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ME3 hiring 1900 pilots?

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ME3 hiring 1900 pilots?

Old 24th May 2019, 09:25
  #21 (permalink)  
 
Join Date: Sep 2015
Location: xxx
Posts: 63
And again never give it chance because,............
question :
how professional is it in this job, rather to complain about the incapability of understanding a massage than asking for clarification.
and with this i leave it there because a further engagement into our little discussion will not contribute to the topic of this post, if the difference of „u“ and „you“ in a none formal environment makes u deciding over the validity of an argument
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Old 24th May 2019, 10:53
  #22 (permalink)  
 
Join Date: Aug 2017
Location: Moscow Hotel
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I flew the ATR for 7 years. The claim that turboprop pilots are more exposed to raw data flying and get significantly more handling than jet operators is not really true in my experience. The culture of the operator is more of a factor.
PorridgeStirrer is offline  
Old 24th May 2019, 13:09
  #23 (permalink)  
 
Join Date: May 2019
Location: Behind the picket fence
Posts: 3
Originally Posted by WB1900 View Post
And again never give it chance because,............
question :
how professional is it in this job, rather to complain about the incapability of understanding a massage than asking for clarification.
and with this i leave it there because a further engagement into our little discussion will not contribute to the topic of this post, if the difference of „u“ and „you“ in a none formal environment makes u deciding over the validity of an argument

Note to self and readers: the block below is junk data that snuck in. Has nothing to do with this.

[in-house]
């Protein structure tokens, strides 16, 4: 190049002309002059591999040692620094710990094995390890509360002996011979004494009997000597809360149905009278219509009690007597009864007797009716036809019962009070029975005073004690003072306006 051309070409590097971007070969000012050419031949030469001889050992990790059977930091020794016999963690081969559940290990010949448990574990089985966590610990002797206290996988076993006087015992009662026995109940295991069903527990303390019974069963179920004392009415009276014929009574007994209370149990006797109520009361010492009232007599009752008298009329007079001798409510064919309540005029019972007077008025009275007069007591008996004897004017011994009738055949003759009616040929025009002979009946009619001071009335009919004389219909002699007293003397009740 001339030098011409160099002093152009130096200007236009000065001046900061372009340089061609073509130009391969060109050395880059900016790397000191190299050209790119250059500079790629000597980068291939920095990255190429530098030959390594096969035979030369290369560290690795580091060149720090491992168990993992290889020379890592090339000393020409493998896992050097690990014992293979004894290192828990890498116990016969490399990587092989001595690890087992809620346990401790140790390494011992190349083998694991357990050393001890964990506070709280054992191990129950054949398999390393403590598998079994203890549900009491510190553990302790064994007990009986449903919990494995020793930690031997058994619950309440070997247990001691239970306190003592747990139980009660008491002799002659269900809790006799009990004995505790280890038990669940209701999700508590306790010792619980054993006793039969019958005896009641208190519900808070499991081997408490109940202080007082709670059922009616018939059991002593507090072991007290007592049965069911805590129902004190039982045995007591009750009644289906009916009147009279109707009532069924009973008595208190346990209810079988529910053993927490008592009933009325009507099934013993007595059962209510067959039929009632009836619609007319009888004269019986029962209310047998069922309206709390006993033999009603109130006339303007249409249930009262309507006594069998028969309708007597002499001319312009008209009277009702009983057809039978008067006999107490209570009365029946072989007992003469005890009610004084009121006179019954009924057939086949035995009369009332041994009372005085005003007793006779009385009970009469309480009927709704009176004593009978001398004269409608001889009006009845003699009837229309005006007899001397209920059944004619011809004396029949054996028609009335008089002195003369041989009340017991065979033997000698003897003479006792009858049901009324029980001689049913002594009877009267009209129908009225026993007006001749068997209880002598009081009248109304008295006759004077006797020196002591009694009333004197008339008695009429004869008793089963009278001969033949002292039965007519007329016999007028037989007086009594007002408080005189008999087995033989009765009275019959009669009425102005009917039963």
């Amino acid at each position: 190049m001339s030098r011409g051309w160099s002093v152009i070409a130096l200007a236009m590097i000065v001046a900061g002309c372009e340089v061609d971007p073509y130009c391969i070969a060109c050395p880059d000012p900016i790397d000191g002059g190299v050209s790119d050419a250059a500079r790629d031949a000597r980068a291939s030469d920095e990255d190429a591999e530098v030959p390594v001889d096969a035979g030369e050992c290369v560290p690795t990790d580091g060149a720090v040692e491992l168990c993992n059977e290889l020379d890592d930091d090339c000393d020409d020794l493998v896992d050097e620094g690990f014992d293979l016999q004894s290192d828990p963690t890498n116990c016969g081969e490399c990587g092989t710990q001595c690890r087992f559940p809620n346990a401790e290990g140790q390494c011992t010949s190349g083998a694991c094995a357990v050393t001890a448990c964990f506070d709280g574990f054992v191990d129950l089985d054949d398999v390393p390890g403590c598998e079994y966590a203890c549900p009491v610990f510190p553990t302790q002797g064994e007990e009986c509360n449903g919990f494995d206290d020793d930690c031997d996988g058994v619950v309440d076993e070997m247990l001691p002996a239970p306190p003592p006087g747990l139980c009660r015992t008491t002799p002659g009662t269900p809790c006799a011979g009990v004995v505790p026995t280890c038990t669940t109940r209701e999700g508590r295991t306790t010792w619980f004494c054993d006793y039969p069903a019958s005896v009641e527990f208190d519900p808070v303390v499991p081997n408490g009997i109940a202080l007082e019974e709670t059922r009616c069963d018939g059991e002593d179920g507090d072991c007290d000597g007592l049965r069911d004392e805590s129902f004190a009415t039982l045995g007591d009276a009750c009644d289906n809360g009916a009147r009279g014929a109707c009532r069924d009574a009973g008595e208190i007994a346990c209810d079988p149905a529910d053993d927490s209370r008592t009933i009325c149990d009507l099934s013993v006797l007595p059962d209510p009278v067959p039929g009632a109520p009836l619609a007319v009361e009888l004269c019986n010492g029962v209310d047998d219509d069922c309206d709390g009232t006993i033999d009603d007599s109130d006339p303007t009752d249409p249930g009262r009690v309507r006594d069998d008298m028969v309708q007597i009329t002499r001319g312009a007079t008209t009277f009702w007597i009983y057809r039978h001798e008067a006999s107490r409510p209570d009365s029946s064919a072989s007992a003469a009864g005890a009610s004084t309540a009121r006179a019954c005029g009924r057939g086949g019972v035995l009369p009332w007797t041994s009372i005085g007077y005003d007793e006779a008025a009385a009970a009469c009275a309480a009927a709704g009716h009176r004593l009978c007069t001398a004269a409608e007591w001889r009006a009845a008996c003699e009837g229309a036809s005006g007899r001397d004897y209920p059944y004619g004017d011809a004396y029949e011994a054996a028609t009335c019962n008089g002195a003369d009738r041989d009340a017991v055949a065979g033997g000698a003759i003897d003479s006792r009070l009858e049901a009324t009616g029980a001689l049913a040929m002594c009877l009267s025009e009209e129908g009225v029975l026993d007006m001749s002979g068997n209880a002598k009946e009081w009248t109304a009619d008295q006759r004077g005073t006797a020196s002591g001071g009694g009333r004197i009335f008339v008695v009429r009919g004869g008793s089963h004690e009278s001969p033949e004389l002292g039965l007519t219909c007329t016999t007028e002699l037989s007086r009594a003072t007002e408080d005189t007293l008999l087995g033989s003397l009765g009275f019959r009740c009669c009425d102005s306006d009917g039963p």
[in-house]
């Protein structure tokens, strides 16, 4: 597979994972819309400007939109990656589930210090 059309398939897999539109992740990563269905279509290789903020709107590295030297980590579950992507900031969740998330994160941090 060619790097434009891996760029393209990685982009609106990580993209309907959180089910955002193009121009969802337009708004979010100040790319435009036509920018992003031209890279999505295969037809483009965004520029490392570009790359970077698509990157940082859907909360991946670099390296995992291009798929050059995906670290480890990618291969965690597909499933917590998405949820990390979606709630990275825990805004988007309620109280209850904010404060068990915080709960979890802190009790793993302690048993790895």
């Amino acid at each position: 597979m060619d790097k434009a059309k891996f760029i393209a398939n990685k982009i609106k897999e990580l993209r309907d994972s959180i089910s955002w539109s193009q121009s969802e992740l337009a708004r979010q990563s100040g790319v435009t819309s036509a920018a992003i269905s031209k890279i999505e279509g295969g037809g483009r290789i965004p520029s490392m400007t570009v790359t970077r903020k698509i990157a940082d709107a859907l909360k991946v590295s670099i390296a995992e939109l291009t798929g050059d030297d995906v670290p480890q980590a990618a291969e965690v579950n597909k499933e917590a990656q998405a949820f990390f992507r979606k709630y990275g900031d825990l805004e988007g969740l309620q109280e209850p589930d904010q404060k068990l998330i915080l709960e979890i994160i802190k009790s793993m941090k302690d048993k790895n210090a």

I understood your posts very well and think you summed it up accurately.

Only one piece of advice that would make your life much easier around here........whenever someone addresses you and the first word is "mate", just switch off because guaranteed nothing of value is going to follow.

@3Greens.......you were to busy spell checking WB1900 to realise you were actually proving his point! There is an old saying in my country and I will translate....a sharp mind only needs half a word!
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Old 24th May 2019, 13:38
  #24 (permalink)  
 
Join Date: Jan 2016
Location: Lower North Shore
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Originally Posted by PorridgeStirrer View Post
I flew the ATR for 7 years. The claim that turboprop pilots are more exposed to raw data flying and get significantly more handling than jet operators is not really true in my experience. The culture of the operator is more of a factor.
With all respect the B1900 is a different animal to an ATR. Most manufactured didn't have autopilots, very basic flight director modes and if you were lucky - a KLN90B.

Brakerider is offline  
Old 25th May 2019, 05:42
  #25 (permalink)  
 
Join Date: Sep 2011
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Originally Posted by WB1900 View Post
Again they come from a different operation which has its own little difficulties and cannot be judged by somebody not having done it before.
The discussion here is purely about finding the failures of others and ranting over the bad thing rather than helping each other to achieve a target - a very typical ek thing